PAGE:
Sunday, December 30, 2012

The Grinch Who Mispriced Volatility

In my very first post, I hit on the annual ritual of  Grinch economists explaining the inefficiencies of Christmas (and other) gift giving, and my personal disgust with the concomitant trade in gift cards instead of cash.  (That's my second post this week using the word "concomitant", by the way!)

I even confessed to my personal failure to adequately monitor my accumulated gift card credit risk following the Border's bankruptcy.

In a beautifully titled piece How Terrible Is Christmas? Megan McCardle proposes two arguments in favor of inefficient giving, giving a slightly less Grinch-y approach to economic analysis of gift giving.   Unfortunately, her arguments don't hold up.

First, she argues, building social networks requires inefficient allocation of resources.  Short term, seemingly irrational, commitments of time, money and effort shows commitments to new, long term relationships.  That makes sense.

However, most Christmas gift-giving focuses on existing relationships, not building new ones.  She turns to her own grandmother as an example, but grandmothers cannot buy long term relationships.

In fact, I'd guess Christmas gift-giving etiquette tends toward much more modest gifts for new relationships, to specifically avoid the risk of "over-commitment" to new relationships.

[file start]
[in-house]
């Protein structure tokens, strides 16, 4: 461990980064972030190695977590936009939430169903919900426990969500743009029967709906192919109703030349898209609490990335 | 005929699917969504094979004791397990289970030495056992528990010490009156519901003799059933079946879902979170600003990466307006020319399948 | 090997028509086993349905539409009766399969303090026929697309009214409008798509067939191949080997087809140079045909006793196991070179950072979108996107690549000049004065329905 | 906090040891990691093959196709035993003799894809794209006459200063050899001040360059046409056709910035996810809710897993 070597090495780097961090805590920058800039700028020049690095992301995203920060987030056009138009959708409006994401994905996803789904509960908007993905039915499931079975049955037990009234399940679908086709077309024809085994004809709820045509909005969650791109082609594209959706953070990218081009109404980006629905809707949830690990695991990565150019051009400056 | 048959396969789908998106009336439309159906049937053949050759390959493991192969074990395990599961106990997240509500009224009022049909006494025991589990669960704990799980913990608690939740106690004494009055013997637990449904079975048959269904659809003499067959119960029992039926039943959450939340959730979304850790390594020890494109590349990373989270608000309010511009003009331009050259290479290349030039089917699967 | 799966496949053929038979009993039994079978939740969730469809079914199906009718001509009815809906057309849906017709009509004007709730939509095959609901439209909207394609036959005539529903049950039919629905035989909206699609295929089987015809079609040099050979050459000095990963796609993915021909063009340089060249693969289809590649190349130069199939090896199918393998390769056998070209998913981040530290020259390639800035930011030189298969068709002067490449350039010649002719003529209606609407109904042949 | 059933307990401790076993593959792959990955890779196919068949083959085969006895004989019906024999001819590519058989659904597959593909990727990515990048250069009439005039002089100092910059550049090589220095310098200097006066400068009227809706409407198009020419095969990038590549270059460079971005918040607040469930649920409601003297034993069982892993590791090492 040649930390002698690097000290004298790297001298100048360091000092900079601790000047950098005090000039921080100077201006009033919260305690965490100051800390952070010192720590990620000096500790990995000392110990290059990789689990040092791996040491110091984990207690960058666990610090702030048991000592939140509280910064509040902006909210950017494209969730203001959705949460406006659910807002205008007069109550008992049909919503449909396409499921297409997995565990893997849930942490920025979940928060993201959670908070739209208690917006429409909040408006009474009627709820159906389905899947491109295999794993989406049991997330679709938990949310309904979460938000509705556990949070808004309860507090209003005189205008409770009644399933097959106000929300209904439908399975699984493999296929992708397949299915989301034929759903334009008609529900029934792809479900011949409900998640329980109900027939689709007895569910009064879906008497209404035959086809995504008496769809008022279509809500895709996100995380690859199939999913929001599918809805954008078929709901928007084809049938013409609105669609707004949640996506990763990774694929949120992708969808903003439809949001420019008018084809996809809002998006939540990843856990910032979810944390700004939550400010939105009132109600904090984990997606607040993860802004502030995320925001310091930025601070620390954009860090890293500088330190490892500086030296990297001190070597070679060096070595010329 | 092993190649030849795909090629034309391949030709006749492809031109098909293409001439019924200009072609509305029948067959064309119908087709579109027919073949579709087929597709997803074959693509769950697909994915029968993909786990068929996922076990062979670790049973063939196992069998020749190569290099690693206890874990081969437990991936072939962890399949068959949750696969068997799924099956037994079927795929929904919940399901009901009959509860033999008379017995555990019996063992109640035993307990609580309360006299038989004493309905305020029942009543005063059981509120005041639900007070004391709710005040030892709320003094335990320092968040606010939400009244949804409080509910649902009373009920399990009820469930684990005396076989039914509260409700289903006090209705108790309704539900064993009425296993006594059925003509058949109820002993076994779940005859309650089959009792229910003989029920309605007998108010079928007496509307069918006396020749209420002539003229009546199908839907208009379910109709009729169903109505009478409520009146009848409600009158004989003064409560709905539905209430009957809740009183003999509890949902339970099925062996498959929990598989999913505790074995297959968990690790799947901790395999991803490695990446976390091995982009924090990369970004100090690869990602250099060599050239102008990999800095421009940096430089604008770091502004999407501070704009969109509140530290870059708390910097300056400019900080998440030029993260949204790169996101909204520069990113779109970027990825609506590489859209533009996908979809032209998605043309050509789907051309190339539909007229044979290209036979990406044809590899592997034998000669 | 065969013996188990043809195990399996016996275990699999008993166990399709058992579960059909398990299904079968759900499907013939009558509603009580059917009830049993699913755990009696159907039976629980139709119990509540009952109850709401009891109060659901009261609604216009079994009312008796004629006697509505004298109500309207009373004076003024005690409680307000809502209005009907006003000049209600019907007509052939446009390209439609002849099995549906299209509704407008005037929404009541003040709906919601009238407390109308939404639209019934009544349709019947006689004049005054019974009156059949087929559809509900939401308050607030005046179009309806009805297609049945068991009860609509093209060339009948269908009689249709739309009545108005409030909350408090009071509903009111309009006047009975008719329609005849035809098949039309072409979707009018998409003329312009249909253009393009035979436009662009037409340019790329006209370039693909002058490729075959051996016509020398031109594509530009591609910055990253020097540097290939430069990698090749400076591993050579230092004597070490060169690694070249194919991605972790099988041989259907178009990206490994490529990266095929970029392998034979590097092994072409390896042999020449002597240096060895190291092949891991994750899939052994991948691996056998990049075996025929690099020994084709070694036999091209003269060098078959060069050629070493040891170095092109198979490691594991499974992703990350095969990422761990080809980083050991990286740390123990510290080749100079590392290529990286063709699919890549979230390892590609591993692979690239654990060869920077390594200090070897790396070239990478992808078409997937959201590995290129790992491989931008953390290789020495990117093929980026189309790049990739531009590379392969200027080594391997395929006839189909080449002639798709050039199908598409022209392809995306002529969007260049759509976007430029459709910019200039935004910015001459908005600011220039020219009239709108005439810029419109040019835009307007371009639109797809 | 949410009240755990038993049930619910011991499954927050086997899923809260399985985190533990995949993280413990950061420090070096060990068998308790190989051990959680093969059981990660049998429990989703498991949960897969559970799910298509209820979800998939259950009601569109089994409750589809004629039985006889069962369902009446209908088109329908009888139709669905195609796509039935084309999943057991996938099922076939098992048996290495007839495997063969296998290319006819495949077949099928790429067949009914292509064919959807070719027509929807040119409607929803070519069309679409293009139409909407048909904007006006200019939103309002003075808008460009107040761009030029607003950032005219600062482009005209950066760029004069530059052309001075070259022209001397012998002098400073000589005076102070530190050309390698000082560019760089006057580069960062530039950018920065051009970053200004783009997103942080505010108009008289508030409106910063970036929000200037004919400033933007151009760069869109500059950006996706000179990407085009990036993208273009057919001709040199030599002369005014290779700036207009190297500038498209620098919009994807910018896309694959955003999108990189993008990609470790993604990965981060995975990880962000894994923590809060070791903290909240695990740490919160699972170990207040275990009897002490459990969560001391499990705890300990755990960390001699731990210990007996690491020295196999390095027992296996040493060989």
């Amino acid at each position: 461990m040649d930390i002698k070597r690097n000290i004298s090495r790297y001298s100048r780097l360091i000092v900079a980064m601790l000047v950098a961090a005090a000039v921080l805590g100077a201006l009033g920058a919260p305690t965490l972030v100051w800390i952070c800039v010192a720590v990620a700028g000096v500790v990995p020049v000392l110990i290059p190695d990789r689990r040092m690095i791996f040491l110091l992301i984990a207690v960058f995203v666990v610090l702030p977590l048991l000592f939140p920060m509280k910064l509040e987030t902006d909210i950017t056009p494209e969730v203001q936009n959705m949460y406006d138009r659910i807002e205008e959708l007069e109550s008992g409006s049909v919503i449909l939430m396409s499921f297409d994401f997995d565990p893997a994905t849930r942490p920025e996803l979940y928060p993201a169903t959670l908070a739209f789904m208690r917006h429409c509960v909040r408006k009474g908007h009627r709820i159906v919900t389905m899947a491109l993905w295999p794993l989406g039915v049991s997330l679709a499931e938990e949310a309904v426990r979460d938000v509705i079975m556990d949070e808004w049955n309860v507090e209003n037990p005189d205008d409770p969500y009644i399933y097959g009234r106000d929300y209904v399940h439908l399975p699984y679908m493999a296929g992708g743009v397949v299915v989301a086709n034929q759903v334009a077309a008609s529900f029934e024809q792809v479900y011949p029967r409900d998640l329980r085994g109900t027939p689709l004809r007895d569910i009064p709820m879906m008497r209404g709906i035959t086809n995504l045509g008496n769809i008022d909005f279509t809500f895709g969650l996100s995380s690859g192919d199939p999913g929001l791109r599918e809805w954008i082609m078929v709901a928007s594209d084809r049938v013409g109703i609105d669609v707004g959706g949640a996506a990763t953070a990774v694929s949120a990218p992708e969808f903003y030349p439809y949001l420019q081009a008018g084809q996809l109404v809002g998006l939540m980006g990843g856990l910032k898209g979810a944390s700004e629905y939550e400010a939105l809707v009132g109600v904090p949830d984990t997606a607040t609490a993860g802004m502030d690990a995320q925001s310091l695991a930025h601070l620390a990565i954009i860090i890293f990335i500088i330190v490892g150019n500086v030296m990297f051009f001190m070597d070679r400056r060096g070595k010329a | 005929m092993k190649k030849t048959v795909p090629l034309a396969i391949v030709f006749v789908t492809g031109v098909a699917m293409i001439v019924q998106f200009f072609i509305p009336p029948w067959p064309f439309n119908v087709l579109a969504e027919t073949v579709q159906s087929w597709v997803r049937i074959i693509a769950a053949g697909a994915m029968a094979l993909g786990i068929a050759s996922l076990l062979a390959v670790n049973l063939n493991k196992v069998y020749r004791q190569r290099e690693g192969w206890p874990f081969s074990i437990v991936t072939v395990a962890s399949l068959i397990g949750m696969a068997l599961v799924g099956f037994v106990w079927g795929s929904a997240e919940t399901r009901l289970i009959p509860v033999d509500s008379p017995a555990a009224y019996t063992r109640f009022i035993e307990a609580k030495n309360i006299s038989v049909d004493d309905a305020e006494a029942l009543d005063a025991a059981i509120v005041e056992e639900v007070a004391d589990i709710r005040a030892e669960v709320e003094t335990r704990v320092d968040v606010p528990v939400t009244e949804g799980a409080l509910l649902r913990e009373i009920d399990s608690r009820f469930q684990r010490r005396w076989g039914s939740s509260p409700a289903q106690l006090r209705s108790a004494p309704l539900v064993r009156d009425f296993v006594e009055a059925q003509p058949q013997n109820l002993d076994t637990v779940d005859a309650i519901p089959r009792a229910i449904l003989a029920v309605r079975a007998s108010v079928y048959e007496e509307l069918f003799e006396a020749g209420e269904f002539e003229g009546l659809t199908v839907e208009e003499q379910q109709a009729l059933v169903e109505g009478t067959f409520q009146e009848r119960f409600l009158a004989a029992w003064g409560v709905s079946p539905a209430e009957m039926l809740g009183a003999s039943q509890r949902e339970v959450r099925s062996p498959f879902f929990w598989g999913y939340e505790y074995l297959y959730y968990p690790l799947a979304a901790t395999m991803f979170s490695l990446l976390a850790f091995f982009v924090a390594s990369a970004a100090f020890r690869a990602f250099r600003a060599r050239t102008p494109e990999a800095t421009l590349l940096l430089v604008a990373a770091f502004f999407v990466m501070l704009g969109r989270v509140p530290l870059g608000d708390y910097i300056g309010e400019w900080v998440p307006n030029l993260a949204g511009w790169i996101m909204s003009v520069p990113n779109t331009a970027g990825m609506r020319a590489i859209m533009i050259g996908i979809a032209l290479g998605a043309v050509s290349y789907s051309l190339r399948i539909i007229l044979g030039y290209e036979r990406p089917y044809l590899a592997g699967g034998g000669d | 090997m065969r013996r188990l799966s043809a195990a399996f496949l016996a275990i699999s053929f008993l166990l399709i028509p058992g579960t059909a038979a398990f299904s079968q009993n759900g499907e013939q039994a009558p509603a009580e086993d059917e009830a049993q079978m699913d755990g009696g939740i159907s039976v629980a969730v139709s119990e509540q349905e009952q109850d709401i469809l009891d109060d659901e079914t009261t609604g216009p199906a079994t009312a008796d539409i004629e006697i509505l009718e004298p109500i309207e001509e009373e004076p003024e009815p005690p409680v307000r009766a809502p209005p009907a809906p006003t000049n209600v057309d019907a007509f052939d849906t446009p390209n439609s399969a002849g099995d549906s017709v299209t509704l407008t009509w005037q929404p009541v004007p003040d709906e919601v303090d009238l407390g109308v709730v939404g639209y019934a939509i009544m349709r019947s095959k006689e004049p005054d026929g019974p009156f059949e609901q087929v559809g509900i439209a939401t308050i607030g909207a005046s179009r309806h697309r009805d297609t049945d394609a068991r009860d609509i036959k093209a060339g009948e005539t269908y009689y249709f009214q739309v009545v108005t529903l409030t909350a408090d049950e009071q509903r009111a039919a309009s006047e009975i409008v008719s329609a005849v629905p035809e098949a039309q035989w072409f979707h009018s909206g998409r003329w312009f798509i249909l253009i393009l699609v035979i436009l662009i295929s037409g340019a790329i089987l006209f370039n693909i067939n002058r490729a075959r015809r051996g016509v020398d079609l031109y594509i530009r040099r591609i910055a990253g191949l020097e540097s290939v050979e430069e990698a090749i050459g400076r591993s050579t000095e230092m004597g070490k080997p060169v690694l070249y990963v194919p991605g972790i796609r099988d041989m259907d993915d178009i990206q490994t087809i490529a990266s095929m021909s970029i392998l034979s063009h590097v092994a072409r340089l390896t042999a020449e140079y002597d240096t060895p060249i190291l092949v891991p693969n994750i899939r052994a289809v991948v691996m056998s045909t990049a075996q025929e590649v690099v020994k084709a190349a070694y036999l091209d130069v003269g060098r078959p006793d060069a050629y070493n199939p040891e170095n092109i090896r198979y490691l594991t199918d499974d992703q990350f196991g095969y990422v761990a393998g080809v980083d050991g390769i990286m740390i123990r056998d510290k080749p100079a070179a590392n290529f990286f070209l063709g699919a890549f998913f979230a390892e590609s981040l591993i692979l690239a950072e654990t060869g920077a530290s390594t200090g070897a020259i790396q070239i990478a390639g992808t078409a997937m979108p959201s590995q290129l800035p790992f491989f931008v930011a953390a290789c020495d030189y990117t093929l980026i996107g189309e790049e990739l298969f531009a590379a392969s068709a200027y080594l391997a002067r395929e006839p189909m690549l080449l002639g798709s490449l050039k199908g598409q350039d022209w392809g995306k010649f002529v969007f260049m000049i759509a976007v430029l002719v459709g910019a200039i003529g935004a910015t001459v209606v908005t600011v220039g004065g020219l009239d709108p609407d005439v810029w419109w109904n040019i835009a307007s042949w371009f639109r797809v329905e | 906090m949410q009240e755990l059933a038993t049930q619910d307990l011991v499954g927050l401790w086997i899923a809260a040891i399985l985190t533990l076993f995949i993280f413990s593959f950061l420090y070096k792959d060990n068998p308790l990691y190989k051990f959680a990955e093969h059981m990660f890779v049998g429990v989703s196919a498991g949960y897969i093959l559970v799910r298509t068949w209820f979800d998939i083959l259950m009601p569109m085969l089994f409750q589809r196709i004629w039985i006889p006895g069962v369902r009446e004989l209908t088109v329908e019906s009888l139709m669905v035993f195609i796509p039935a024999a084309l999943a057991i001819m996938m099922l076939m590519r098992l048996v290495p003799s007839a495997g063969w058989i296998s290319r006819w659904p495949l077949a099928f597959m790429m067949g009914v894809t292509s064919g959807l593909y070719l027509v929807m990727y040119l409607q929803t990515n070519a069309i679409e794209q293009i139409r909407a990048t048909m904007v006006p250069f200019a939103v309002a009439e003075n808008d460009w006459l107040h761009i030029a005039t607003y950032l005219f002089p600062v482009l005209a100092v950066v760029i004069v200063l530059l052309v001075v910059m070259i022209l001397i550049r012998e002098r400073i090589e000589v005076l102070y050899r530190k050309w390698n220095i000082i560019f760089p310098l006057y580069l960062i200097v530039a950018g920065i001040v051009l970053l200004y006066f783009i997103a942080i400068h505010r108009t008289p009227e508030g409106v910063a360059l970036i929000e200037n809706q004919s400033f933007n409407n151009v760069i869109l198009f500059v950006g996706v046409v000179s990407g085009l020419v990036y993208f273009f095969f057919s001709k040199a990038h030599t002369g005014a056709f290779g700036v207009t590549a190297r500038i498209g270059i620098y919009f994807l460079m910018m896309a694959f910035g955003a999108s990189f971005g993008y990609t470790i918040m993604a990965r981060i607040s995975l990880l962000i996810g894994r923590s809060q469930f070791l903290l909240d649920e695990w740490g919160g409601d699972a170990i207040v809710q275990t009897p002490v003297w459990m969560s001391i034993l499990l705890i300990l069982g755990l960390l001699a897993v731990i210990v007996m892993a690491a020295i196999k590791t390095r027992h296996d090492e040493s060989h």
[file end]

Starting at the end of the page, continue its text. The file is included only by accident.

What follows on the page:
Second, she argues a mistaken notion that "gifts from others have option value..." and she continues:
Having another person buy you a gift stretches your consumption possibilities beyond the limits of your own imagination.  Yes, often they will buy you something you don't like as much as the thing you would have bought.  On the other hand, sometimes they'll buy you something that you like even better than the thing you bought with your own money.  
Here, she has convoluted ex ante possibilities with ex post outcomes. She's acknowledging that "often" the gift will suck, and sometimes it will be great, something you never thought to buy for yourself.

But, the option value depends on the ex ante value, which includes the possibility of Billy the Bass.  The good outcome, expanding your motion activated soap consumption (her example!) is not option's a good outcome.

Here's a thought experiment for Megan's next Christmas: I'll give her $100 cash, or I'll give her something that I will select as an "interesting gift" that has a price of $X randomly selected from Amazon's "Interesting Gifts for $X" list,( which I assume exists!)  She's arguing that X < $100.  That's a mis-priced option.